Sloane Crosley: 'My suede sandals make a mockery of practicality'

Share
Related Topics

There are two periods of time during the year – the first weeks of spring being one, early autumn being the other – when all of one's limited-edition clothing can come out of the closet and play.

When I say "limited edition", I do not mean an expensive one-of-a-kind dress or some Louis Vuitton toothbrush holder designed by Banksy. I mean the highly specific seasonal purchases so wildly inconvenient, you can almost hear the designers laughing as they sketch out fleece bikinis and fingerless gloves.

I am the proud owner of a pair of white linen, closed-toed pumps and a pair of strappy sandals made of suede. You heard me: suede. These do not scream "practicality" so much as mock it. Next to the size printed on the box or further down on the "dry-clean only" tags should be a series of dates indicating the ideal wearability for these items: these items have life-spans similar to that of a pot of yogurt.

But to free these fashionable treasures from their boxes and drawers and under-the-bed storage bins is an act that signifies the start of spring. Scrubbing the floors, buying flowers and opening every window in the house doesn't have quite the same psychological impact as putting on a sweater so light and so sleeveless that it says "one stiff breeze and you'll be underdressed".

There is a hubris to the wardrobe of this time, an unreasonable faith that its owners will wake up one day and remember what it's like to wear colour.

Throughout most of the year, we dress like we feel. In spring, we tend to let the clothing itself take the first step – until we realise it's near-impossible to wear a straw hat and be in a pissy mood. This is not to say that things can't go wrong on the textile front in spring – consider mud, rain, people at work functions who gesticulate irresponsibly while holding full glasses of red wine – but this is the risk you took, removing a cream-coloured linen dress from the back of the closet to begin with. It was created expressly for the totally impractical and eminently unrealistic gamble of a fresh start.

Sloane Crosley is the author of 'How Did You Get This Number' (Portobello)

React Now

Latest stories from i100
Have you tried new the Independent Digital Edition apps?
iJobs Job Widget
iJobs General

SQL Implementation Consultant (VB,C#, SQL, Java, Eclipse, integ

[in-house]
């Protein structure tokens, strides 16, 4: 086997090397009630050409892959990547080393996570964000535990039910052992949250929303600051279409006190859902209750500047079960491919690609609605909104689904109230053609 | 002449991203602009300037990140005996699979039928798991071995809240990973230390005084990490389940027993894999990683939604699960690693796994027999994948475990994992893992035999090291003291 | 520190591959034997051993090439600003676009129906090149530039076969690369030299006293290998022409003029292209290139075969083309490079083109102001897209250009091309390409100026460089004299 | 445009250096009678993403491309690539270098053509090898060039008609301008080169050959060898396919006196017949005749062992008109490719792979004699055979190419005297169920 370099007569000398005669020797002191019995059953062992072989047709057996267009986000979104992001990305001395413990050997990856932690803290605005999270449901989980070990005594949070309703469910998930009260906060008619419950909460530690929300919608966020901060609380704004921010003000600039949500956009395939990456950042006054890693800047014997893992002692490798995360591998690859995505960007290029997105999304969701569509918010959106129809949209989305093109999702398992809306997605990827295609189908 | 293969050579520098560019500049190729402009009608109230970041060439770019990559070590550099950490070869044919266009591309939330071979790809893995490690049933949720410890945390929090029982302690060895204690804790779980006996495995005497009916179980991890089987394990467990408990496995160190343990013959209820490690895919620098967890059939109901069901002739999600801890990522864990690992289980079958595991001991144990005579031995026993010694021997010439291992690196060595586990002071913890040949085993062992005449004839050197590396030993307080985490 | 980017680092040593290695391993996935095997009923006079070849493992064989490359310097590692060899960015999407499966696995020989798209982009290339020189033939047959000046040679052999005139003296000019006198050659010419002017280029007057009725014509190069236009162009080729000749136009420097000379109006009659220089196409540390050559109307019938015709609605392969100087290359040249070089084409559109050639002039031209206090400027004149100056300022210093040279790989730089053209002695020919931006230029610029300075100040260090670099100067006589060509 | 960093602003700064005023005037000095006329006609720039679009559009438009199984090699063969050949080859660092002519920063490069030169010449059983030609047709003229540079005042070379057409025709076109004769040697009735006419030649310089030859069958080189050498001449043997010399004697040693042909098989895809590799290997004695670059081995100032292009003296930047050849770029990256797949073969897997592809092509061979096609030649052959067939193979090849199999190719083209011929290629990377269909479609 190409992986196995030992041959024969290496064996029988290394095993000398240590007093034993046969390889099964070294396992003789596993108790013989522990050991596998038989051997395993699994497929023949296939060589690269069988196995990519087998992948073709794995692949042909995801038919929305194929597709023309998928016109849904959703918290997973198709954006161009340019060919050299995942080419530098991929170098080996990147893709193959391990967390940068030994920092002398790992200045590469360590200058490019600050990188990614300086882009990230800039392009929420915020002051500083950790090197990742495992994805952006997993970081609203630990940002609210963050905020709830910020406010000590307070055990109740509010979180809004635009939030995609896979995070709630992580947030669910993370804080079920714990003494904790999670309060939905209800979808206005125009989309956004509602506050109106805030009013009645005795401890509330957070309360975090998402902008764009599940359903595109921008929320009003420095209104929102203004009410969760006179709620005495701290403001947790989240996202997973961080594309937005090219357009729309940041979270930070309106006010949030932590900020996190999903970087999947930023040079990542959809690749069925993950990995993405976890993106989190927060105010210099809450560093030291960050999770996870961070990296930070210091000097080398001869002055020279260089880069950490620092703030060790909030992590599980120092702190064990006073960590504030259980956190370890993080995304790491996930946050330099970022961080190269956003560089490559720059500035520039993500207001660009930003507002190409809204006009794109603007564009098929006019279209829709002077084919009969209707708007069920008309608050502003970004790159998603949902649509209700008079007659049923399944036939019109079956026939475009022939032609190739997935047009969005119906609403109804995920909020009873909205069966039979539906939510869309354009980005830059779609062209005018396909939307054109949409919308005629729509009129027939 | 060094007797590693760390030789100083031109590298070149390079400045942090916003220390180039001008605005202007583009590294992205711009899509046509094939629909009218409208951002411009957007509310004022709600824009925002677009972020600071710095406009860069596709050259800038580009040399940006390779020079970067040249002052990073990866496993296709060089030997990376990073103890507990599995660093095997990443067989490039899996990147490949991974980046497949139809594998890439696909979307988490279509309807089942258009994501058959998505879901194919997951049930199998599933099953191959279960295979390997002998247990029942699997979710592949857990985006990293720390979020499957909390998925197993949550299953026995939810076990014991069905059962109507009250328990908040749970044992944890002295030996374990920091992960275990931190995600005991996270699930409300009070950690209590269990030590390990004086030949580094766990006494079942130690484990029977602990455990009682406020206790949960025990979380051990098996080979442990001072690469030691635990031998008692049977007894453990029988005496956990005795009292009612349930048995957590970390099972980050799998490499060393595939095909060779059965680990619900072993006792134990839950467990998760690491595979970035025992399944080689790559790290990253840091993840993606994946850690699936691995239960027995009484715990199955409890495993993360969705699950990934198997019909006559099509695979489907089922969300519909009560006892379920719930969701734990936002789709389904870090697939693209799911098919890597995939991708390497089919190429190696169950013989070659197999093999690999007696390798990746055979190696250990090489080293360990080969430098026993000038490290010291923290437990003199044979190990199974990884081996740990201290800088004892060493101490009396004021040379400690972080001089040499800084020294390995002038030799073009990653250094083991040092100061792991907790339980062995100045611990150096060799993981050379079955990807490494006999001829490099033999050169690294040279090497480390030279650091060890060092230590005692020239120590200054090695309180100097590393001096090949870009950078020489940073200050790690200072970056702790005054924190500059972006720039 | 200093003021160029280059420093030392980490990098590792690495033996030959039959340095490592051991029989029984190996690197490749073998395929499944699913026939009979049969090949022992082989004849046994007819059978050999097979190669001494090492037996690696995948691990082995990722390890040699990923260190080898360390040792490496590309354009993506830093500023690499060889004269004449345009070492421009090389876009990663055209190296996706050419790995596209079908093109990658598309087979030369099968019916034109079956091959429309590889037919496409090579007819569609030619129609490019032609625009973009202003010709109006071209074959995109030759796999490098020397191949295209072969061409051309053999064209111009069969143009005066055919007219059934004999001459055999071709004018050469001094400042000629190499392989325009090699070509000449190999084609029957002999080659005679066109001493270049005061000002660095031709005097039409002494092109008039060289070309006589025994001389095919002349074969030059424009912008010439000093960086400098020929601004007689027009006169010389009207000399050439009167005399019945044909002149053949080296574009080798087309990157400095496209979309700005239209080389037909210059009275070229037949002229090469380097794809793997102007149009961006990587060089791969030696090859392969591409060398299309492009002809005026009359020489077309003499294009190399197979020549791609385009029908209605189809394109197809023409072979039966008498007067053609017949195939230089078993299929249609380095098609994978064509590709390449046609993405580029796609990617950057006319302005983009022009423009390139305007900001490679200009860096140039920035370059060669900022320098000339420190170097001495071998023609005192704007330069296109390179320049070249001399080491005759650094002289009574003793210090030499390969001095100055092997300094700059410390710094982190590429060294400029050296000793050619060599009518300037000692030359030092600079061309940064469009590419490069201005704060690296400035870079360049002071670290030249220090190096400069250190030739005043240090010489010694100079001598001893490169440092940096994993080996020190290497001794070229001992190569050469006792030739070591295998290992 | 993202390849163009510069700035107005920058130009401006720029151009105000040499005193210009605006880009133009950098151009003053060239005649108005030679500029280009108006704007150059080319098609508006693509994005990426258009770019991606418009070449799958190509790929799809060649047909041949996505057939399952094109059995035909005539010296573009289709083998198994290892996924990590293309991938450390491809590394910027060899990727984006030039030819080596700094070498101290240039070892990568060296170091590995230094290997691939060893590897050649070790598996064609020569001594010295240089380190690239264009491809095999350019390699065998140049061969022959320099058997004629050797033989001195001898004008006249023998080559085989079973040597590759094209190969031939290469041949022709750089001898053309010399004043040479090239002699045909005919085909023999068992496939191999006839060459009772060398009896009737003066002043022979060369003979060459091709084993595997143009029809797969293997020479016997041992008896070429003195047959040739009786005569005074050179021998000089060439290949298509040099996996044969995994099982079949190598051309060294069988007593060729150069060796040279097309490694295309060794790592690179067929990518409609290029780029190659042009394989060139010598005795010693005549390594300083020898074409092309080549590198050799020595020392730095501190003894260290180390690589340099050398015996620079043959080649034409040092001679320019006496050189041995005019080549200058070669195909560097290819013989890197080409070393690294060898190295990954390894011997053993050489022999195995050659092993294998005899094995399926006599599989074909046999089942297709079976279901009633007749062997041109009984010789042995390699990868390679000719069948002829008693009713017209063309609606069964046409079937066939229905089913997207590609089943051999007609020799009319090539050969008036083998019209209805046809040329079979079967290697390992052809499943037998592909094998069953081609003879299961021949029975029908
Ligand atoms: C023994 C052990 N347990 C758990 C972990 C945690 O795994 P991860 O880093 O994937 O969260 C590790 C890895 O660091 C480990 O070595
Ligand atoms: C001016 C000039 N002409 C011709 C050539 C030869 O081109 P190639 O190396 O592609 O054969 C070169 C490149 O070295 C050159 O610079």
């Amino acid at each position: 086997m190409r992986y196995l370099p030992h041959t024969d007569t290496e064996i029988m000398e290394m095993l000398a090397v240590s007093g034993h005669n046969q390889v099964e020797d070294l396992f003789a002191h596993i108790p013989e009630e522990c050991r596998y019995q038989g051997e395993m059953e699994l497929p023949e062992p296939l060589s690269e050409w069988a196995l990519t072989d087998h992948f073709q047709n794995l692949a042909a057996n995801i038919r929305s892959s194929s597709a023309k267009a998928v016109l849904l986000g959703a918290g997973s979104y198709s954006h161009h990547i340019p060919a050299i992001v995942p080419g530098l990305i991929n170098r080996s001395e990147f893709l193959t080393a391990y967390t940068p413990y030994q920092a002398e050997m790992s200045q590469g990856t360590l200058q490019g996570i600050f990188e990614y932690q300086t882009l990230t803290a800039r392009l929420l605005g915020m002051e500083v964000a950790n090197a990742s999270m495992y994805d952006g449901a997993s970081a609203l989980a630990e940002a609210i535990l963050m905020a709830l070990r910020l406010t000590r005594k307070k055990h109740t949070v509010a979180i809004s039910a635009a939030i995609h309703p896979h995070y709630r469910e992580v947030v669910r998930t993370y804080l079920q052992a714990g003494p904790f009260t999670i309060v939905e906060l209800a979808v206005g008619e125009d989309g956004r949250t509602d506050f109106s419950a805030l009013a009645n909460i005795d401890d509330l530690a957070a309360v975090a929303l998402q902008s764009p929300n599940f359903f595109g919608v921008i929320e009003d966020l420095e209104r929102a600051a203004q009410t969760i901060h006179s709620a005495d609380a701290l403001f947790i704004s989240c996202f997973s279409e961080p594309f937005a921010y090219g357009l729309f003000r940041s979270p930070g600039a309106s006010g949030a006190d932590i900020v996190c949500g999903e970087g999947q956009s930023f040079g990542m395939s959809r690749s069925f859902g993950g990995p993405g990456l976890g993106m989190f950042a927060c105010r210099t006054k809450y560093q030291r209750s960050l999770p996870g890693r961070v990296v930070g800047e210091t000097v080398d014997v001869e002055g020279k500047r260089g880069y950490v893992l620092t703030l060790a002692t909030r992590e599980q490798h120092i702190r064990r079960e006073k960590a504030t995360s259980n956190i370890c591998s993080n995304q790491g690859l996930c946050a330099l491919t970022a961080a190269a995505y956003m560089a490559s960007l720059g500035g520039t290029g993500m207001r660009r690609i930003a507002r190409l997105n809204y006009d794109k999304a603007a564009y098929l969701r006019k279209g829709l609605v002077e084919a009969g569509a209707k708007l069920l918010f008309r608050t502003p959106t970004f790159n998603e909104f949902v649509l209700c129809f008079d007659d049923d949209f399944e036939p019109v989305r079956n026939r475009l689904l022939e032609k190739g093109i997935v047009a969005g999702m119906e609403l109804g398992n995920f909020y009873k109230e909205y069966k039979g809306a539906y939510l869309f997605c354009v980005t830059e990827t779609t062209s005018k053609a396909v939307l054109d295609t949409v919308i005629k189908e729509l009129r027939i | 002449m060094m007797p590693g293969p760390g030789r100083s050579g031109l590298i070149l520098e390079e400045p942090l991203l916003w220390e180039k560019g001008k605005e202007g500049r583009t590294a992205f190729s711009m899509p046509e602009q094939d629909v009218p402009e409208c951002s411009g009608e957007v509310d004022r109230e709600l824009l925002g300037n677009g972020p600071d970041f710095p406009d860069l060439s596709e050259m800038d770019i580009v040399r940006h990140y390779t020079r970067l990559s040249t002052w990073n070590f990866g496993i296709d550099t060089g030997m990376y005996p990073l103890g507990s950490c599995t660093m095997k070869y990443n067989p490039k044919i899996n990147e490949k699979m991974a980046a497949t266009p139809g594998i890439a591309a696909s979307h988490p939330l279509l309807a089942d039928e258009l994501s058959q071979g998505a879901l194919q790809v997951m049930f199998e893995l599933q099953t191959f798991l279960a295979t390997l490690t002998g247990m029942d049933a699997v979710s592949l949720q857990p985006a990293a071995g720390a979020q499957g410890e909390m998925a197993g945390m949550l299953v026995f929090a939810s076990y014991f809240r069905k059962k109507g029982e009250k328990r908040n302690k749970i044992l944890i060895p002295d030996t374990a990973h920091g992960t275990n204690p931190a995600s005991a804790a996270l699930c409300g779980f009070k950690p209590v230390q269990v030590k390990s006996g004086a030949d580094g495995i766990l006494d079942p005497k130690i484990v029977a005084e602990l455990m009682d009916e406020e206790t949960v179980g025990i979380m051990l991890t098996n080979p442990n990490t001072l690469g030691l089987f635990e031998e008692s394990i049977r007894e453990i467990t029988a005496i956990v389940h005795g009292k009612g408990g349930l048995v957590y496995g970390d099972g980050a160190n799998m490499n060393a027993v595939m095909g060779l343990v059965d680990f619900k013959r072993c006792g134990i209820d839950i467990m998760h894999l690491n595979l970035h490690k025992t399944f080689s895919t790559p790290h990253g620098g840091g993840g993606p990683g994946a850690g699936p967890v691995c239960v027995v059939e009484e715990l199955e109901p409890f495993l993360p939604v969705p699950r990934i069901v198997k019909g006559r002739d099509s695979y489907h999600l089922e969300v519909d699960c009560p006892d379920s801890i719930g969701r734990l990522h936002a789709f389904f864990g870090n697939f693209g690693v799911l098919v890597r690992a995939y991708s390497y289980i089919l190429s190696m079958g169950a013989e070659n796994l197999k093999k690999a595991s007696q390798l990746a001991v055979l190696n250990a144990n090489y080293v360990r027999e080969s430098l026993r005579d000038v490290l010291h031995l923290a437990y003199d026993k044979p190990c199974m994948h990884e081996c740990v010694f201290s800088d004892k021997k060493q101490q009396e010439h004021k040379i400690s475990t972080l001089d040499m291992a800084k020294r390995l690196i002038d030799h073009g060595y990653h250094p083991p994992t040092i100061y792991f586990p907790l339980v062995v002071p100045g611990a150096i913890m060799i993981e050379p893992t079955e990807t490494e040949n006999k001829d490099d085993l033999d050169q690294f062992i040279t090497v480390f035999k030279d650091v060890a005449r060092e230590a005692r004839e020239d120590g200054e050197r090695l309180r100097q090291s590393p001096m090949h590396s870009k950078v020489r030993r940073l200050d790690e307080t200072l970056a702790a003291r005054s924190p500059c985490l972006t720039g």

£40000 - £50000 per annum + benefits+bonus+package: Harrington Starr: SQL Impl...

SQL Technical Implementation Consultant (Java, BA, Oracle, VBA)

£45000 - £55000 per annum + Benefits + Bonus: Harrington Starr: SQL Technical ...

Head of IT (Windows, Server, VMware, SAN, Fidessa, Equities)

£85000 per annum: Harrington Starr: Head of IT (Windows, Server, VMware, SAN, ...

Lead C# Developer (.Net, nHibernate, MVC, SQL) Surrey

£55000 - £60000 per annum + Benefits + Bonus: Harrington Starr: Lead C# Develo...

Day In a Page

 

i Editor's Letter: Still all to play for at our live iDebate

Oliver Duff Oliver Duff
'I’ll tell you what I would not serve - lamb and potatoes': US ambassador hits out at stodgy British food served at diplomatic dinners

'I’ll tell you what I would not serve - lamb and potatoes'

US ambassador hits out at stodgy British food
Radio Times female powerlist: A 'revolution' in TV gender roles

A 'revolution' in TV gender roles

Inside the Radio Times female powerlist
Endgame: James Frey's literary treasure hunt

James Frey's literary treasure hunt

Riddling trilogy could net you $3m
Fitbit: Because the tingle feels so good

Fitbit: Because the tingle feels so good

What David Sedaris learnt about the world from his fitness tracker
Saudis risk new Muslim division with proposal to move Mohamed’s tomb

Saudis risk new Muslim division with proposal to move Mohamed’s tomb

Second-holiest site in Islam attracts millions of pilgrims each year
Alexander Fury: The designer names to look for at fashion week this season

The big names to look for this fashion week

This week, designers begin to show their spring 2015 collections in New York
Will Self: 'I like Orwell's writing as much as the next talented mediocrity'

'I like Orwell's writing as much as the next talented mediocrity'

Will Self takes aim at Orwell's rules for writing plain English
Meet Afghanistan's middle-class paint-ballers

Meet Afghanistan's middle-class paint-ballers

Toy guns proving a popular diversion in a country flooded with the real thing
Al Pacino wows Venice

Al Pacino wows Venice

Ham among the brilliance as actor premieres two films at festival
Neil Lawson Baker interview: ‘I’ve gained so much from art. It’s only right to give something back’.

Neil Lawson Baker interview

‘I’ve gained so much from art. It’s only right to give something back’.
The other Mugabe who is lining up for the Zimbabwean presidency

The other Mugabe who is lining up for the Zimbabwean presidency

Wife of President Robert Mugabe appears to have her sights set on succeeding her husband
The model of a gadget launch: Cultivate an atmosphere of mystery and excitement to sell stuff people didn't realise they needed

The model for a gadget launch

Cultivate an atmosphere of mystery and excitement to sell stuff people didn't realise they needed
Alice Roberts: She's done pretty well, for a boffin without a beard

She's done pretty well, for a boffin without a beard

Alice Roberts talks about her new book on evolution - and why her early TV work drew flak from (mostly male) colleagues
Get well soon, Joan Rivers - an inspiration, whether she likes it or not

Get well soon, Joan Rivers

She is awful. But she's also wonderful, not in spite of but because of the fact she's forever saying appalling things, argues Ellen E Jones
Doctor Who Into the Dalek review: A classic sci-fi adventure with all the spectacle of a blockbuster

A fresh take on an old foe

Doctor Who Into the Dalek more than compensated for last week's nonsensical offering